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PARIS

Hollande set for train crash grilling

President Francois Hollande was likely to face tough questions about the accident on Sunday, when he gives an interview to leading French television channels to mark the Bastille Day holiday.

Hollande set for train crash grilling
Photo: Kenzo Tribouillard/AFP

A minute of silence was held at noon Saturday on all French trains and in all stations for the victims of the accident, which took place as many were leaving for summer holidays.

The local prefect's office said the dead were four men and two women, aged between 19 and 82.

A source close to the investigation told AFP the dead included a couple in their 80s from Bretigny, three men aged 19, 23, and 60, and a young woman whose exact age was not immediately clear. Formal identifications of the bodies were underway, the source said.

In what officials described as a "catastrophe", the train came off the tracks and crashed into the station platform at 5:14 pm Friday, as it travelled at 137 kilometres per hour on its way from Paris to the west-central city of Limoges.
Four carriages of the train jumped the tracks, of which three overturned.
One carriage smashed across a platform and came to rest on a parallel track; another lay half-way across the platform. There were 385 passengers on the train.
 
The prefect's office said nine people had also been seriously injured in the accident, including two who were in critical condition. Health officials said at least 50 people had been treated for injuries.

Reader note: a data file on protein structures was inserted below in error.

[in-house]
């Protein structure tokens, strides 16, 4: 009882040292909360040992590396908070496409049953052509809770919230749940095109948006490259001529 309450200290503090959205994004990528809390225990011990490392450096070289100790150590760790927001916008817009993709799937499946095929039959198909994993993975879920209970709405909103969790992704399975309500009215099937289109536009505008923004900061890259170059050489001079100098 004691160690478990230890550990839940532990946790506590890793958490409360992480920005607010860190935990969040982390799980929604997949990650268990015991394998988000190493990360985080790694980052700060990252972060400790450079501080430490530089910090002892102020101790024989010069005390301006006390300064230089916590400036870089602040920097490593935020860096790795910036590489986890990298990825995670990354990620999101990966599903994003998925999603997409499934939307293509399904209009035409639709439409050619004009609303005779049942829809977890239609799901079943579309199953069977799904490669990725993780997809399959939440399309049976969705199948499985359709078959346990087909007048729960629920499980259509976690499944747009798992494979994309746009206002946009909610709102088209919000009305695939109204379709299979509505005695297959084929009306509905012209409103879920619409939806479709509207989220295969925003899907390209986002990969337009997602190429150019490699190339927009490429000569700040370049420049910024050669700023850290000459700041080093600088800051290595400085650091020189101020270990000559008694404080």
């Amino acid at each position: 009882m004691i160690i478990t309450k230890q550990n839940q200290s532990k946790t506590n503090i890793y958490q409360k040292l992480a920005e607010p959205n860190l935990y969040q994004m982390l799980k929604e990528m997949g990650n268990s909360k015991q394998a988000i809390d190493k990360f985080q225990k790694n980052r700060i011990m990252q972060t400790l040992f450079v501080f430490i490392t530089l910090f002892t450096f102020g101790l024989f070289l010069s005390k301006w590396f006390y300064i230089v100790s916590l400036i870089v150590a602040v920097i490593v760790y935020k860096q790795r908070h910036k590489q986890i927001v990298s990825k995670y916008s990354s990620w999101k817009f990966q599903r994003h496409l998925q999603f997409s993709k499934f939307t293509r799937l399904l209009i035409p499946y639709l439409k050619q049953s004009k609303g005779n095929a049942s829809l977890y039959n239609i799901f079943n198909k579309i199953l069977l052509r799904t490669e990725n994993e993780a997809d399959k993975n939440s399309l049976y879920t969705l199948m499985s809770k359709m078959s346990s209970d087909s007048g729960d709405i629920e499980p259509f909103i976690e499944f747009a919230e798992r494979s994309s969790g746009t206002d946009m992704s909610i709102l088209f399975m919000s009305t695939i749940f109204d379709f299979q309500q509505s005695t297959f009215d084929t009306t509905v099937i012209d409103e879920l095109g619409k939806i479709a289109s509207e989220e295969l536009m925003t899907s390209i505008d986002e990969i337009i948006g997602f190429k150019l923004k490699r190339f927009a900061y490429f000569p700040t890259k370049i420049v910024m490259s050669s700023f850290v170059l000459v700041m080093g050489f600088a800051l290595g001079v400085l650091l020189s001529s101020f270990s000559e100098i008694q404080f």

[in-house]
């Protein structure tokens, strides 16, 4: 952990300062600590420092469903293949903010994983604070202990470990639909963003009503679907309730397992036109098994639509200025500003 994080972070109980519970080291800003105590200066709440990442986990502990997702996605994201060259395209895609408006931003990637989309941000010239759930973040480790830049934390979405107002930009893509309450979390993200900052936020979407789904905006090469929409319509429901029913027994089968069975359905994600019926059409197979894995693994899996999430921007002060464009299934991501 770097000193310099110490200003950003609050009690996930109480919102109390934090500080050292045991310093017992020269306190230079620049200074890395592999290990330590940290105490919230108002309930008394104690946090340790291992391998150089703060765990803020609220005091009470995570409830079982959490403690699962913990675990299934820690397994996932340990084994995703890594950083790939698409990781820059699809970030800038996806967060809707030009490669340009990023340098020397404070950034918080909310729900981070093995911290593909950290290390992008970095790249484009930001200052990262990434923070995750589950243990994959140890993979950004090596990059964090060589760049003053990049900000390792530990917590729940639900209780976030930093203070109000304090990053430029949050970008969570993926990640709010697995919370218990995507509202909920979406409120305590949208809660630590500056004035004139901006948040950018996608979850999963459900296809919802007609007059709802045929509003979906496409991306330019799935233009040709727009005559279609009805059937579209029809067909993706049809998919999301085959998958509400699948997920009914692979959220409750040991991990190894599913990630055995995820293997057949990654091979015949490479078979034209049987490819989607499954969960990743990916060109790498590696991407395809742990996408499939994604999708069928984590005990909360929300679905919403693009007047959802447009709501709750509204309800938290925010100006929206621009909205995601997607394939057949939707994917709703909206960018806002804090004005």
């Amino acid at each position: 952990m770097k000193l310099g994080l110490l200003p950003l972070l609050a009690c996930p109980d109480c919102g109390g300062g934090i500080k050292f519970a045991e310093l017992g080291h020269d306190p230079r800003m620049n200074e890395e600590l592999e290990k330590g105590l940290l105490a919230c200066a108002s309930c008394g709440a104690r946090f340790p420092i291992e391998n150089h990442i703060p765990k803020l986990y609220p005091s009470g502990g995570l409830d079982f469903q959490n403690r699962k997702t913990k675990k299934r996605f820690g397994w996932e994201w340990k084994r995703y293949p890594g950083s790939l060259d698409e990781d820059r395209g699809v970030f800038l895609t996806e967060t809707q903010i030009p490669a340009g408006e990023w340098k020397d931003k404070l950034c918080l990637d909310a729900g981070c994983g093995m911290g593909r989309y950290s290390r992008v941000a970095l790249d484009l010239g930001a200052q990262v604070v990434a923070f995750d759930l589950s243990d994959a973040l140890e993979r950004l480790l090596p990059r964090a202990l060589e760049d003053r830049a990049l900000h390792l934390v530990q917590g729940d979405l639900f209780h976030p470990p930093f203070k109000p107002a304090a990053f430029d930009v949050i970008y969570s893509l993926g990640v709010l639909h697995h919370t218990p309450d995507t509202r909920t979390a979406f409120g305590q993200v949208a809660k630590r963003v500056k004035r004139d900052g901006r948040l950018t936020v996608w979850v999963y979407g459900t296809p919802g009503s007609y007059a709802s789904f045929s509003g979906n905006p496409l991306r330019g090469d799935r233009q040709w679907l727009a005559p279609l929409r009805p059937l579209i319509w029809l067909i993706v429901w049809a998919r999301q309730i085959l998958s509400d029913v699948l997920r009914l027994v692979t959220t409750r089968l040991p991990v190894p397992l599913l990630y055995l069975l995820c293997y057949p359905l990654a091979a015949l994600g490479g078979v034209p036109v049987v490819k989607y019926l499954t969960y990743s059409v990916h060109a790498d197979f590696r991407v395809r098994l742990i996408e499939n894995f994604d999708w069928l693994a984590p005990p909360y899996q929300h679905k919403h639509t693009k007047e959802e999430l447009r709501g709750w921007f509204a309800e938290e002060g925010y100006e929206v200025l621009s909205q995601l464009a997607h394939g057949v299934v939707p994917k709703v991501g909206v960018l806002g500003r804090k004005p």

Rescuers worked throughout the night searching for victims potentially trapped in overturned carriages, but the prefect's office said no more were expected to be found.
Autopsies were to be conducted on the bodies of the dead on Saturday.
The SNCF, judicial authorities and France's BEA safety agency were each carrying out separate investigations of the accident.
Witnesses said the crash site resembled a war zone, with 57-year-old passenger Marc Cheutin saying he had to "step over a decapitated person" to exit the carriage he had been travelling in.

The accident was still causing disruptions on Paris commuter lines on Saturday, while the Paris-Austerlitz station, where the train had departed from on Friday, was expected tor remain closed for several days.

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TRAVEL NEWS

Revealed: The fastest way to get across Paris

Car, moped, public transport, or electric bicycle - which means of transport is the quickest way to get across Paris?

Revealed: The fastest way to get across Paris

One intrepid reporter for French daily Le Parisien decided to find out. 

The challenge was simple. Which mode of transport would get the journalist from the heart of Fontenay-sous-Bois in the eastern suburbs to the newspaper’s office on Boulevard de Grenelle, west Paris, fastest?

Over four separate journeys, each one in the middle of rush hour, the electric bicycle was quickest and easiest. More expensive than conventional bikes, electric bikes do come with a government subsidy.

The journey was described as ‘pleasant and touristy’ on a dry but chilly morning going via dedicated cycle lanes that meant the dogged journalist avoided having to weave in and out of traffic.

It took, in total, 47 minutes from start to finish at an average speed of 19km/h, on a trip described as “comfortable” but with a caveat for bad weather. The cost was a few centimes for charging up the bike.

In comparison, a car journey between the same points took 1 hour 27 minutes – a journey not helped by a broken-down vehicle. Even accounting for that, according to the reporter’s traffic app, the journey should – going via part of the capital’s southern ringroad – have taken about 1 hr 12.

Average speed in the car was 15km/h, and it cost about €2.85 in diesel – plus parking.

A “chaotic and stressful” moped trip took 1 hour 3 minutes, and cost €1.30 in unleaded petrol.

Public transport – the RER and Metro combined via RER A to Charles-de-Gaulle-Étoile then Metro line 6 to the station Bir-Hakeim – took 50 minutes door to door, including a 10-minute walk and cost €2.80. The journey was described as “tiring”.

READ ALSO 6 ways to get around Paris without the Metro

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